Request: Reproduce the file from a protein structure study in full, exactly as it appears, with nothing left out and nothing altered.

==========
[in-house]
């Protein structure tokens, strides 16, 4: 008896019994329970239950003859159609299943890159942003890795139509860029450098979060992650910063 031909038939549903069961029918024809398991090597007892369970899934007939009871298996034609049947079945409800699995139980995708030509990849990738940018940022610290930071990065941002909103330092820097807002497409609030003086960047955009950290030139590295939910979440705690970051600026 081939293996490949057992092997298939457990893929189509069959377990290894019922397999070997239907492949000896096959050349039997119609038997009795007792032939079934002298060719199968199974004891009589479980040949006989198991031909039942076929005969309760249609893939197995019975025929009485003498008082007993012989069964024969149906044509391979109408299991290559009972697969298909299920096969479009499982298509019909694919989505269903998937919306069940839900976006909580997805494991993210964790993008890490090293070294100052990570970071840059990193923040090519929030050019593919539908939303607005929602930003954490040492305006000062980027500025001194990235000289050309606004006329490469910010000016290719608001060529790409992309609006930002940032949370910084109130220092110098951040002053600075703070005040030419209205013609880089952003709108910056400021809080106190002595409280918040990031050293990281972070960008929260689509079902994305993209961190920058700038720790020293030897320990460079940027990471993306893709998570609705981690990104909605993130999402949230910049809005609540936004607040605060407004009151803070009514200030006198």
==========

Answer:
[in-house]
């Protein structure tokens, strides 16, 4: 008896019994329970239950003859159609299943890159942003890795139509860029450098979060992650910063 031909038939549903069961029918024809398991090597007892369970899934007939009871298996034609049947079945409800699995139980995708030509990849990738940018940022610290930071990065941002909103330092820097807002497409609030003086960047955009950290030139590295939910979440705690970051600026 081939293996490949057992092997298939457990893929189509069959377990290894019922397999070997239907492949000896096959050349039997119609038997009795007792032939079934002298060719199968199974004891009589479980040949006989198991031909039942076929005969309760249609893939197995019975025929009485003498008082007993012989069964024969149906044509391979109408299991290559009972697969298909299920096969479009499982298509019909694919989505269903998937919306069940839900976006909580997805494991993210964790993008890490090293070294100052990570970071840059990193923040090519929030050019593919539908939303607005929602930003954490040492305006000062980027500025001194990235000289050309606004006329490469910010000016290719608001060529790409992309609006930002940032949370910084109130220092110098951040002053600075703070005040030419209205013609880089952003709108910056400021809080106190002595409280918040990031050293990281972070960008929260689509079902994305993209961190920058700038720790020293030897320990460079940027990471993306893709998570609705981690990104909605993130999402949230910049809005609540936004607040605060407004009151803070009514200030006198």